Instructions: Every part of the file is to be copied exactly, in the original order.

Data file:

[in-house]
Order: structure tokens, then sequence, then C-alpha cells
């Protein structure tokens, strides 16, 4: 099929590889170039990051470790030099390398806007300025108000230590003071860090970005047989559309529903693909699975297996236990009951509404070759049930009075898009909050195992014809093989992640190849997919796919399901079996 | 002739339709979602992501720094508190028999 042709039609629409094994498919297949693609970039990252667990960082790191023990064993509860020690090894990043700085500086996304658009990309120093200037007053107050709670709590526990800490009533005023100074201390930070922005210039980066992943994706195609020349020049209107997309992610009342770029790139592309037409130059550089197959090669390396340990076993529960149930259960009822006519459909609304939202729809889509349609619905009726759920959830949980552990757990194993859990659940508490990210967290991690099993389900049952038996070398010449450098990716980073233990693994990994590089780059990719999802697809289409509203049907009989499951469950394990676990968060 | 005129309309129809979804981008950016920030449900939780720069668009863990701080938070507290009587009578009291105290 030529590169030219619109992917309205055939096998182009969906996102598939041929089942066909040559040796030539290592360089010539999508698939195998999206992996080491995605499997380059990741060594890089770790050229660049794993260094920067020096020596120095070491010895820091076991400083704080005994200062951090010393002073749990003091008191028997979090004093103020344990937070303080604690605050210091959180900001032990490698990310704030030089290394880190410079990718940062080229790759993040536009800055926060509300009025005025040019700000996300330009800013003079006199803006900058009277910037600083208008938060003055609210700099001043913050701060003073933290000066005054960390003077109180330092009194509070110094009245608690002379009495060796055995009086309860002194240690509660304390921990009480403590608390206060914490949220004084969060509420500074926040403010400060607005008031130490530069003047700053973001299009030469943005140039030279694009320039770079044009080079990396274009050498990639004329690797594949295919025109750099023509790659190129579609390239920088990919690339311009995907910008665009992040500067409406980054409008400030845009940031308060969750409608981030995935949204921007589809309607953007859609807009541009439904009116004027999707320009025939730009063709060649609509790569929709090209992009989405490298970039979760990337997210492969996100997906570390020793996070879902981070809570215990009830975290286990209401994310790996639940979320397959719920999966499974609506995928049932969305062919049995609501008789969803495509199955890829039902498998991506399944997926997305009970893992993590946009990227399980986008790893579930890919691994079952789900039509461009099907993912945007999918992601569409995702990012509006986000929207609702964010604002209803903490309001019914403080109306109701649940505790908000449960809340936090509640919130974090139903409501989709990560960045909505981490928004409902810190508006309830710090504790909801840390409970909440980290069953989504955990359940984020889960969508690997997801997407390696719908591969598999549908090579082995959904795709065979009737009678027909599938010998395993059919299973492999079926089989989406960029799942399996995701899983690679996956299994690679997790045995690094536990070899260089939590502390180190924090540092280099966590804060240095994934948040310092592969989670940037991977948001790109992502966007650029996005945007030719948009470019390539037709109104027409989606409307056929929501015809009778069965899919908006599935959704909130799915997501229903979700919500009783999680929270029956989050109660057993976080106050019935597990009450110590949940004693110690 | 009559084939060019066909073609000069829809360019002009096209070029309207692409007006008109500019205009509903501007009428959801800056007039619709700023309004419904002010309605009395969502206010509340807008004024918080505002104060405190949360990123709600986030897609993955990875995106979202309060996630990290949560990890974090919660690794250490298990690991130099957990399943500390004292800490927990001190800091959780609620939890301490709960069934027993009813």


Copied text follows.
[in-house]
Order: structure tokens, then sequence, then C-alpha cells
């Protein structure tokens, strides 16, 4: 099929590889170039990051470790030099390398806007300025108000230590003071860090970005047989559309529903693909699975297996236990009951509404070759049930009075898009909050195992014809093989992640190849997919796919399901079996 | 002739339709979602992501720094508190028999 042709039609629409094994498919297949693609970039990252667990960082790191023990064993509860020690090894990043700085500086996304658009990309120093200037007053107050709670709590526990800490009533005023100074201390930070922005210039980066992943994706195609020349020049209107997309992610009342770029790139592309037409130059550089197959090669390396340990076993529960149930259960009822006519459909609304939202729809889509349609619905009726759920959830949980552990757990194993859990659940508490990210967290991690099993389900049952038996070398010449450098990716980073233990693994990994590089780059990719999802697809289409509203049907009989499951469950394990676990968060 | 005129309309129809979804981008950016920030449900939780720069668009863990701080938070507290009587009578009291105290 030529590169030219619109992917309205055939096998182009969906996102598939041929089942066909040559040796030539290592360089010539999508698939195998999206992996080491995605499997380059990741060594890089770790050229660049794993260094920067020096020596120095070491010895820091076991400083704080005994200062951090010393002073749990003091008191028997979090004093103020344990937070303080604690605050210091959180900001032990490698990310704030030089290394880190410079990718940062080229790759993040536009800055926060509300009025005025040019700000996300330009800013003079006199803006900058009277910037600083208008938060003055609210700099001043913050701060003073933290000066005054960390003077109180330092009194509070110094009245608690002379009495060796055995009086309860002194240690509660304390921990009480403590608390206060914490949220004084969060509420500074926040403010400060607005008031130490530069003047700053973001299009030469943005140039030279694009320039770079044009080079990396274009050498990639004329690797594949295919025109750099023509790659190129579609390239920088990919690339311009995907910008665009992040500067409406980054409008400030845009940031308060969750409608981030995935949204921007589809309607953007859609807009541009439904009116004027999707320009025939730009063709060649609509790569929709090209992009989405490298970039979760990337997210492969996100997906570390020793996070879902981070809570215990009830975290286990209401994310790996639940979320397959719920999966499974609506995928049932969305062919049995609501008789969803495509199955890829039902498998991506399944997926997305009970893992993590946009990227399980986008790893579930890919691994079952789900039509461009099907993912945007999918992601569409995702990012509006986000929207609702964010604002209803903490309001019914403080109306109701649940505790908000449960809340936090509640919130974090139903409501989709990560960045909505981490928004409902810190508006309830710090504790909801840390409970909440980290069953989504955990359940984020889960969508690997997801997407390696719908591969598999549908090579082995959904795709065979009737009678027909599938010998395993059919299973492999079926089989989406960029799942399996995701899983690679996956299994690679997790045995690094536990070899260089939590502390180190924090540092280099966590804060240095994934948040310092592969989670940037991977948001790109992502966007650029996005945007030719948009470019390539037709109104027409989606409307056929929501015809009778069965899919908006599935959704909130799915997501229903979700919500009783999680929270029956989050109660057993976080106050019935597990009450110590949940004693110690 | 009559084939060019066909073609000069829809360019002009096209070029309207692409007006008109500019205009509903501007009428959801800056007039619709700023309004419904002010309605009395969502206010509340807008004024918080505002104060405190949360990123709600986030897609993955990875995106979202309060996630990290949560990890974090919660690794250490298990690991130099957990399943500390004292800490927990001190800091959780609620939890301490709960069934027993009813």